There are no HIV-specific offences criminalising HIV non-disclosure, perceived ‘exposure’, transmission, or other conduct in Wisconsin. However, prosecutions for perceived HIV ‘exposure’ have also occurred under general criminal laws and people living with HIV can be subject to aggravated sentences if convicted for certain general criminal offences.
We are aware of several prosecutions of people living with HIV for perceived ‘exposure’ under the general criminal provision of ‘reckless endangerment’. One case involved a charge of first-degree reckless endangerment, which requires proof of an ‘utter disregard for human life’ and is a class F felony, punishable with up to 12.5 years’ imprisonment and a fine. The case involved a man convicted in 2008 of six counts of first-degree reckless endangerment for having unprotected sex while HIV-positive. He had previously been convicted of similar offences in 2003, and it appears he was charged with further offences in 2019. It is more common for perceived sexual ‘exposure’ to be charged under second-degree reckless endangerment, which is a class G felony punishable with up to ten years’ imprisonment and a fine, such as in a 2008 case in which charges were eventually dropped for lack of evidence, and a 2019 case where the outcome is not known.
Perceived ‘exposure’ to HIV through non-sexual acts which carry little to no risk of transmission have also been prosecuted under general laws. In 2015, a man living with HIV and hepatitis was charged with second-degree reckless endangerment after he allegedly spat on the face of two security officials. The outcome of this case is not known.
In at least one other case a sex worker was given an enhanced sentence for a ‘prostitution’ offence due to a perceived high risk of HIV transmission despite the fact that she was not living with HIV (see CLHP report below).
The criminal procedure law of Wisconsin also states that where certain ‘serious sex crimes’, which includes sexual assault and child sexual assault offences, are committed by people living with HIV or other STIs, the court should take this fact into consideration when making sentencing decisions. This opens the door to enhanced sentences for people living with HIV as compared with the general population. In order for this provision to apply, the convicted person must be living with HIV or have a positive HIV test, be aware of this fact, and engage in conduct which ‘significantly exposes’ the victim through contact with bodily fluids. Intent and transmission are not required for this offence.
In addition to these criminal penalties, people living with HIV can be subject to compulsory examination, treatment, and observation under state health laws on STI control. Failure to comply can result in forced commitment to a health facility. Healthcare providers are also required to report communicable diseases to health officials, who can impose instructions on those reported to be living with the communicable disease which includes ceasing certain conduct or employment considered a ‘threat’ to others. Failure to comply can result in imprisonment for up to 30 days and fine.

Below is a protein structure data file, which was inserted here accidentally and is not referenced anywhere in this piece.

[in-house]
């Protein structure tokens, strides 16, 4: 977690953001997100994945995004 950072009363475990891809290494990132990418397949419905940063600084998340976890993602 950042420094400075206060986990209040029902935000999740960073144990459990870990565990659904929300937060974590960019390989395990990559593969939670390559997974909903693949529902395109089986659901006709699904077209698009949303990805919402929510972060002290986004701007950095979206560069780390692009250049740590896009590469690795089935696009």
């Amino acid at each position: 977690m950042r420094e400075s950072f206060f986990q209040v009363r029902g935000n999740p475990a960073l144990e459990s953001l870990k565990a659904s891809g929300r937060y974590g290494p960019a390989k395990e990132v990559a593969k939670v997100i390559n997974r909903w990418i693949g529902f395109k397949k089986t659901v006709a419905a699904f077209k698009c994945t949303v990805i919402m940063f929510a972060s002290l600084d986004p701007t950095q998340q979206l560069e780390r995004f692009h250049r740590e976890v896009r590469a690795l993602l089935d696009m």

For a detailed analysis of HIV criminalisation in Wisconsin, as well as all other US states, see the Center for HIV Law and Policy report, HIV Criminalisation in the United States: a Sourcebook on State and Federal HIV Criminal Law and Practice.
Wisconsin Statutes § 973.017
Bifurcated sentences; use of guidelines; consideration of aggravating and mitigating factors
(4) Aggravating factors; serious sex crimes committed while infected with certain diseases.
(a) In this subsection:
- “HIV” means any strain of human immunodeficiency virus, which causes acquired immunodeficiency syndrome.
1m. “HIV test” has the meaning given in s. 252.01 (2m).
- “Serious sex crime” means a violation of s. 940.225 (1) or (2), 948.02 (1) or (2), 948.025, 948.085.
- “Sexually transmitted disease” means syphilis, gonorrhea, hepatitis B, hepatitis C, or chlamydia.
- “Significantly exposed” means sustaining a contact that carries a potential for transmission of a sexually transmitted disease or HIV by one or more of the following:
- Transmission, into a body orifice or onto mucous membrane, of blood; semen; vaginal secretions; cerebrospinal, synovial, pleural, peritoneal, pericardial, or amniotic fluid; or other body fluid that is visibly contaminated with blood.
(b) When making a sentencing decision concerning a person convicted of a serious sex crime, the court shall consider as an aggravating factor the fact that the serious sex crime was committed under all of the following circumstances:
- At the time that he or she committed the serious sex crime, the person convicted of committing the serious sex crime had a sexually transmitted disease or acquired immunodeficiency syndrome or had had a positive HIV test.
- At the time that he or she committed the serious sex crime, the person convicted of committing the serious sex crime knew that he or she had a sexually transmitted disease or acquired immunodeficiency syndrome or that he or she had had a positive HIV test.
- The victim of the serious sex crime was significantly exposed to HIV or to the sexually transmitted disease, whichever is applicable, by the acts constituting the serious sex crime.
Wisconsin Statutes § 941.30
Recklessly endangering safety
(1) First-degree recklessly endangering safety. Whoever recklessly endangers another’s safety under circumstances which show utter disregard for human life is guilty of a Class F felony.
(2) Second-degree recklessly endangering safety. Whoever recklessly endangers another’s safety is guilty of a Class G felony.
Not all laws used to prosecute people living with HIV in this state are included on this page. For a comprehensive overview and analysis of HIV-related criminal and similar laws and policies, visit The Center for HIV Law and Policy